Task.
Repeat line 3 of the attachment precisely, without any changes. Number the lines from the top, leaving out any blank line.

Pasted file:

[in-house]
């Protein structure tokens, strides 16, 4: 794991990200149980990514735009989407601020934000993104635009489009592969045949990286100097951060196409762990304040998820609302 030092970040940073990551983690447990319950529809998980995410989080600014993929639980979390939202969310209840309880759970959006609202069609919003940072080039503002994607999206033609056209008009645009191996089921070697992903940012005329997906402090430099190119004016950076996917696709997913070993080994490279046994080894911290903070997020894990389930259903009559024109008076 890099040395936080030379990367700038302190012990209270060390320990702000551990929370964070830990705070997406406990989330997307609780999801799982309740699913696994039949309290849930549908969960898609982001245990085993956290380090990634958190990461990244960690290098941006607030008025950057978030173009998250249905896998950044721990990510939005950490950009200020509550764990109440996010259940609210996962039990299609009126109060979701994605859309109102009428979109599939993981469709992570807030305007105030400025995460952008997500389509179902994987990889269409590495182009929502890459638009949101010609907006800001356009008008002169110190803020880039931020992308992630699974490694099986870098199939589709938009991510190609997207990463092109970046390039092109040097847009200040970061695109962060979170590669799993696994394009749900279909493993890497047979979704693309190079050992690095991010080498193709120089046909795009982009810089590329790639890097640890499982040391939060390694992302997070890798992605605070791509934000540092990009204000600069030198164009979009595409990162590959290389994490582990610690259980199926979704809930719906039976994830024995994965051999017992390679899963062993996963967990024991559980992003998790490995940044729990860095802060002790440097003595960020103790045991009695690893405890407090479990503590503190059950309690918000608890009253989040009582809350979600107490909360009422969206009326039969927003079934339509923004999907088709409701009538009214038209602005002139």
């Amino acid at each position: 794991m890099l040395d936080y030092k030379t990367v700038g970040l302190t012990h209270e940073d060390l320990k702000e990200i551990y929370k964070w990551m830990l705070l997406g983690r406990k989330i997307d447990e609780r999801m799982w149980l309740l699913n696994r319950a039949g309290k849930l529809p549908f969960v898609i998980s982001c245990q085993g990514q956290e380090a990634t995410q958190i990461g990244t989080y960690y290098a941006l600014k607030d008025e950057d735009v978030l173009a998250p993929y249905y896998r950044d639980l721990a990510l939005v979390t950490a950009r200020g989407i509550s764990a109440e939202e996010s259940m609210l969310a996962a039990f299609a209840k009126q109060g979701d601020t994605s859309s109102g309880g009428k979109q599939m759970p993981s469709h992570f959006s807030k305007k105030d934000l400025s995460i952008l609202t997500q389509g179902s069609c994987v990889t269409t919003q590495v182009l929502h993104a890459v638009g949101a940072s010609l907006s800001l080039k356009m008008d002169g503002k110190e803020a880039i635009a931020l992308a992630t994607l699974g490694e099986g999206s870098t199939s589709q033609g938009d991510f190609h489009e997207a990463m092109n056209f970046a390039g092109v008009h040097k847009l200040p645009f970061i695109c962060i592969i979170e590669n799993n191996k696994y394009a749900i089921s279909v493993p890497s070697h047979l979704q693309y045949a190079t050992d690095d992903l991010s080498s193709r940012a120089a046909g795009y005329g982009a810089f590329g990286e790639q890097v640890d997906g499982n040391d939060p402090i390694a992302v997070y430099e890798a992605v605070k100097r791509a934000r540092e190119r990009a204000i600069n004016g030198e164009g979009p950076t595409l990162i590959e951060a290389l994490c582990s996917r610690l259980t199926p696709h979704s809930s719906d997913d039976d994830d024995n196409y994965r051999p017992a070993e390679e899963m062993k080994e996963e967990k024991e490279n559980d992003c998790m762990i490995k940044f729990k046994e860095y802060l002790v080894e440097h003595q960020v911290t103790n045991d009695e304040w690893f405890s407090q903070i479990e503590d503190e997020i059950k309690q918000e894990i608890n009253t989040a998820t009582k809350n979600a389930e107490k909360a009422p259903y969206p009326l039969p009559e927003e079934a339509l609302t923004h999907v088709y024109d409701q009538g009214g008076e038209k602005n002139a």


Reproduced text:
């Amino acid at each position: 794991m890099l040395d936080y030092k030379t990367v700038g970040l302190t012990h209270e940073d060390l320990k702000e990200i551990y929370k964070w990551m830990l705070l997406g983690r406990k989330i997307d447990e609780r999801m799982w149980l309740l699913n696994r319950a039949g309290k849930l529809p549908f969960v898609i998980s982001c245990q085993g990514q956290e380090a990634t995410q958190i990461g990244t989080y960690y290098a941006l600014k607030d008025e950057d735009v978030l173009a998250p993929y249905y896998r950044d639980l721990a990510l939005v979390t950490a950009r200020g989407i509550s764990a109440e939202e996010s259940m609210l969310a996962a039990f299609a209840k009126q109060g979701d601020t994605s859309s109102g309880g009428k979109q599939m759970p993981s469709h992570f959006s807030k305007k105030d934000l400025s995460i952008l609202t997500q389509g179902s069609c994987v990889t269409t919003q590495v182009l929502h993104a890459v638009g949101a940072s010609l907006s800001l080039k356009m008008d002169g503002k110190e803020a880039i635009a931020l992308a992630t994607l699974g490694e099986g999206s870098t199939s589709q033609g938009d991510f190609h489009e997207a990463m092109n056209f970046a390039g092109v008009h040097k847009l200040p645009f970061i695109c962060i592969i979170e590669n799993n191996k696994y394009a749900i089921s279909v493993p890497s070697h047979l979704q693309y045949a190079t050992d690095d992903l991010s080498s193709r940012a120089a046909g795009y005329g982009a810089f590329g990286e790639q890097v640890d997906g499982n040391d939060p402090i390694a992302v997070y430099e890798a992605v605070k100097r791509a934000r540092e190119r990009a204000i600069n004016g030198e164009g979009p950076t595409l990162i590959e951060a290389l994490c582990s996917r610690l259980t199926p696709h979704s809930s719906d997913d039976d994830d024995n196409y994965r051999p017992a070993e390679e899963m062993k080994e996963e967990k024991e490279n559980d992003c998790m762990i490995k940044f729990k046994e860095y802060l002790v080894e440097h003595q960020v911290t103790n045991d009695e304040w690893f405890s407090q903070i479990e503590d503190e997020i059950k309690q918000e894990i608890n009253t989040a998820t009582k809350n979600a389930e107490k909360a009422p259903y969206p009326l039969p009559e927003e079934a339509l609302t923004h999907v088709y024109d409701q009538g009214g008076e038209k602005n002139a």